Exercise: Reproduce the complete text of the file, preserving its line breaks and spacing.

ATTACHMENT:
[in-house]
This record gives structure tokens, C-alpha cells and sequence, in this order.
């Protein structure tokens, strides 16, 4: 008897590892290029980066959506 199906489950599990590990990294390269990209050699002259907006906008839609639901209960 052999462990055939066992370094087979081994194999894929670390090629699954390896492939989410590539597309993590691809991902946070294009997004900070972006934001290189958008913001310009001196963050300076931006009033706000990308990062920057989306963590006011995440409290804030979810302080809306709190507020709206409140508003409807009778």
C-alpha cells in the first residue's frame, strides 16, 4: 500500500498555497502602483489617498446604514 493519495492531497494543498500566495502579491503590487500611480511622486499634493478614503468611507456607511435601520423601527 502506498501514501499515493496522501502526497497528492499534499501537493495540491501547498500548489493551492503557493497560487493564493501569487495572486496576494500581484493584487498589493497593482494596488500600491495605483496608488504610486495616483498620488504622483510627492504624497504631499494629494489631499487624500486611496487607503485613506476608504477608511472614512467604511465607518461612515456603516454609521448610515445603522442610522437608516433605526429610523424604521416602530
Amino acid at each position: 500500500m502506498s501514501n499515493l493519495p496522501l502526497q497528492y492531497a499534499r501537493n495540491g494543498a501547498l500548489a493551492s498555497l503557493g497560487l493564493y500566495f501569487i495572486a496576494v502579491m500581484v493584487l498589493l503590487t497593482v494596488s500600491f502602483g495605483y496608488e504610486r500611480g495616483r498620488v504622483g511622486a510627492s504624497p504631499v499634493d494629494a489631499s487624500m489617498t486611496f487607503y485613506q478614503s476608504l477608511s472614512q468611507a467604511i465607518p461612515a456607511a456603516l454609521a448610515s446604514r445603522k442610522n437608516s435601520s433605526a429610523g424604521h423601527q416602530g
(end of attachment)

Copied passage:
[in-house]
This record gives structure tokens, C-alpha cells and sequence, in this order.
């Protein structure tokens, strides 16, 4: 008897590892290029980066959506 199906489950599990590990990294390269990209050699002259907006906008839609639901209960 052999462990055939066992370094087979081994194999894929670390090629699954390896492939989410590539597309993590691809991902946070294009997004900070972006934001290189958008913001310009001196963050300076931006009033706000990308990062920057989306963590006011995440409290804030979810302080809306709190507020709206409140508003409807009778």
C-alpha cells in the first residue's frame, strides 16, 4: 500500500498555497502602483489617498446604514 493519495492531497494543498500566495502579491503590487500611480511622486499634493478614503468611507456607511435601520423601527 502506498501514501499515493496522501502526497497528492499534499501537493495540491501547498500548489493551492503557493497560487493564493501569487495572486496576494500581484493584487498589493497593482494596488500600491495605483496608488504610486495616483498620488504622483510627492504624497504631499494629494489631499487624500486611496487607503485613506476608504477608511472614512467604511465607518461612515456603516454609521448610515445603522442610522437608516433605526429610523424604521416602530
Amino acid at each position: 500500500m502506498s501514501n499515493l493519495p496522501l502526497q497528492y492531497a499534499r501537493n495540491g494543498a501547498l500548489a493551492s498555497l503557493g497560487l493564493y500566495f501569487i495572486a496576494v502579491m500581484v493584487l498589493l503590487t497593482v494596488s500600491f502602483g495605483y496608488e504610486r500611480g495616483r498620488v504622483g511622486a510627492s504624497p504631499v499634493d494629494a489631499s487624500m489617498t486611496f487607503y485613506q478614503s476608504l477608511s472614512q468611507a467604511i465607518p461612515a456607511a456603516l454609521a448610515s446604514r445603522k442610522n437608516s435601520s433605526a429610523g424604521h423601527q416602530g